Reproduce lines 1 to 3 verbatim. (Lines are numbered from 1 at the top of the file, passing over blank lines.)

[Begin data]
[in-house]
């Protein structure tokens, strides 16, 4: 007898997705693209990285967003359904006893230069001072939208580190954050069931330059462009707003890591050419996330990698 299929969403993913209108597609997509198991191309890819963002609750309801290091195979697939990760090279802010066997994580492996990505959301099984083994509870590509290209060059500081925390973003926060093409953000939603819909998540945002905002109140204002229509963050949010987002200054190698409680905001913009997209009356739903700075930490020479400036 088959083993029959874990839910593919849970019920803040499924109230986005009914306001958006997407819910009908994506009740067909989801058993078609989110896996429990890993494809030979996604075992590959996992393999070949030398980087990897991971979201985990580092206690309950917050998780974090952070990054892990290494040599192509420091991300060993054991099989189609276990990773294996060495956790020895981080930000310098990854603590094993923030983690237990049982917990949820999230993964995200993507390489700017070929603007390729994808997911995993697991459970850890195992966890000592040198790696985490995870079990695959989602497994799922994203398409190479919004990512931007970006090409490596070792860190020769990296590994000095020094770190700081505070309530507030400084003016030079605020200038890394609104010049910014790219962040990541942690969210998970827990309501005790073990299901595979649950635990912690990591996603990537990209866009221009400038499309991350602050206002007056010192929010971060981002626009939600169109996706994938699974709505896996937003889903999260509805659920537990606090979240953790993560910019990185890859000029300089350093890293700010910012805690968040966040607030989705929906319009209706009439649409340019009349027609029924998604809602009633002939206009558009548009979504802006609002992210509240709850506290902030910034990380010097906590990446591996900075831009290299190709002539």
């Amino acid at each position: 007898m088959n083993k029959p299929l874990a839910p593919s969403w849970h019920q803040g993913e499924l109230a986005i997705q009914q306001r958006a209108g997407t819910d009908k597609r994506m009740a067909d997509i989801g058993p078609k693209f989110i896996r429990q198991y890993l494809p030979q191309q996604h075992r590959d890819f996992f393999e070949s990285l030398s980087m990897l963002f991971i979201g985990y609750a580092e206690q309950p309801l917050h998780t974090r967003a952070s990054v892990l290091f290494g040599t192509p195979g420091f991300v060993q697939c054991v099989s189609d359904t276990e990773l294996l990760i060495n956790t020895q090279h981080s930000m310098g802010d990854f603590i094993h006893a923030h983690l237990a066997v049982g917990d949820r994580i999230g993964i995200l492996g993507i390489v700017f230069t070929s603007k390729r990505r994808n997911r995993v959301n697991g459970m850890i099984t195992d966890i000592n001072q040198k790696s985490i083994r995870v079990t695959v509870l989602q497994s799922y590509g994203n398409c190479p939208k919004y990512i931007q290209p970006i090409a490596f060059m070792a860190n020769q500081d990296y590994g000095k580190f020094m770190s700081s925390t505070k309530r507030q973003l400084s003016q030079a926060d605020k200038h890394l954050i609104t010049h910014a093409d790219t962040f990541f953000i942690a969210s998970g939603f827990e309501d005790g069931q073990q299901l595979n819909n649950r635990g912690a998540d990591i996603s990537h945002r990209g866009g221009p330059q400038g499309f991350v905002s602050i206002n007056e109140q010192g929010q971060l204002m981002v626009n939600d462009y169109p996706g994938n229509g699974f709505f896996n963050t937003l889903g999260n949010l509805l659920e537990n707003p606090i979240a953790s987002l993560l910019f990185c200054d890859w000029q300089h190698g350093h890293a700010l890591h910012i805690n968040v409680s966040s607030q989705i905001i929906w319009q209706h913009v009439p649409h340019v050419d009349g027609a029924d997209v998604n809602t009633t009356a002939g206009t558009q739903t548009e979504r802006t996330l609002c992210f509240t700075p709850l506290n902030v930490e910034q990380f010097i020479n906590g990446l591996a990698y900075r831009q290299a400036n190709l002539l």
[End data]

[in-house]
């Protein structure tokens, strides 16, 4: 007898997705693209990285967003359904006893230069001072939208580190954050069931330059462009707003890591050419996330990698 299929969403993913209108597609997509198991191309890819963002609750309801290091195979697939990760090279802010066997994580492996990505959301099984083994509870590509290209060059500081925390973003926060093409953000939603819909998540945002905002109140204002229509963050949010987002200054190698409680905001913009997209009356739903700075930490020479400036 088959083993029959874990839910593919849970019920803040499924109230986005009914306001958006997407819910009908994506009740067909989801058993078609989110896996429990890993494809030979996604075992590959996992393999070949030398980087990897991971979201985990580092206690309950917050998780974090952070990054892990290494040599192509420091991300060993054991099989189609276990990773294996060495956790020895981080930000310098990854603590094993923030983690237990049982917990949820999230993964995200993507390489700017070929603007390729994808997911995993697991459970850890195992966890000592040198790696985490995870079990695959989602497994799922994203398409190479919004990512931007970006090409490596070792860190020769990296590994000095020094770190700081505070309530507030400084003016030079605020200038890394609104010049910014790219962040990541942690969210998970827990309501005790073990299901595979649950635990912690990591996603990537990209866009221009400038499309991350602050206002007056010192929010971060981002626009939600169109996706994938699974709505896996937003889903999260509805659920537990606090979240953790993560910019990185890859000029300089350093890293700010910012805690968040966040607030989705929906319009209706009439649409340019009349027609029924998604809602009633002939206009558009548009979504802006609002992210509240709850506290902030910034990380010097906590990446591996900075831009290299190709002539």
């Amino acid at each position: 007898m088959n083993k029959p299929l874990a839910p593919s969403w849970h019920q803040g993913e499924l109230a986005i997705q009914q306001r958006a209108g997407t819910d009908k597609r994506m009740a067909d997509i989801g058993p078609k693209f989110i896996r429990q198991y890993l494809p030979q191309q996604h075992r590959d890819f996992f393999e070949s990285l030398s980087m990897l963002f991971i979201g985990y609750a580092e206690q309950p309801l917050h998780t974090r967003a952070s990054v892990l290091f290494g040599t192509p195979g420091f991300v060993q697939c054991v099989s189609d359904t276990e990773l294996l990760i060495n956790t020895q090279h981080s930000m310098g802010d990854f603590i094993h006893a923030h983690l237990a066997v049982g917990d949820r994580i999230g993964i995200l492996g993507i390489v700017f230069t070929s603007k390729r990505r994808n997911r995993v959301n697991g459970m850890i099984t195992d966890i000592n001072q040198k790696s985490i083994r995870v079990t695959v509870l989602q497994s799922y590509g994203n398409c190479p939208k919004y990512i931007q290209p970006i090409a490596f060059m070792a860190n020769q500081d990296y590994g000095k580190f020094m770190s700081s925390t505070k309530r507030q973003l400084s003016q030079a926060d605020k200038h890394l954050i609104t010049h910014a093409d790219t962040f990541f953000i942690a969210s998970g939603f827990e309501d005790g069931q073990q299901l595979n819909n649950r635990g912690a998540d990591i996603s990537h945002r990209g866009g221009p330059q400038g499309f991350v905002s602050i206002n007056e109140q010192g929010q971060l204002m981002v626009n939600d462009y169109p996706g994938n229509g699974f709505f896996n963050t937003l889903g999260n949010l509805l659920e537990n707003p606090i979240a953790s987002l993560l910019f990185c200054d890859w000029q300089h190698g350093h890293a700010l890591h910012i805690n968040v409680s966040s607030q989705i905001i929906w319009q209706h913009v009439p649409h340019v050419d009349g027609a029924d997209v998604n809602t009633t009356a002939g206009t558009q739903t548009e979504r802006t996330l609002c992210f509240t700075p709850l506290n902030v930490e910034q990380f010097i020479n906590g990446l591996a990698y900075r831009q290299a400036n190709l002539l």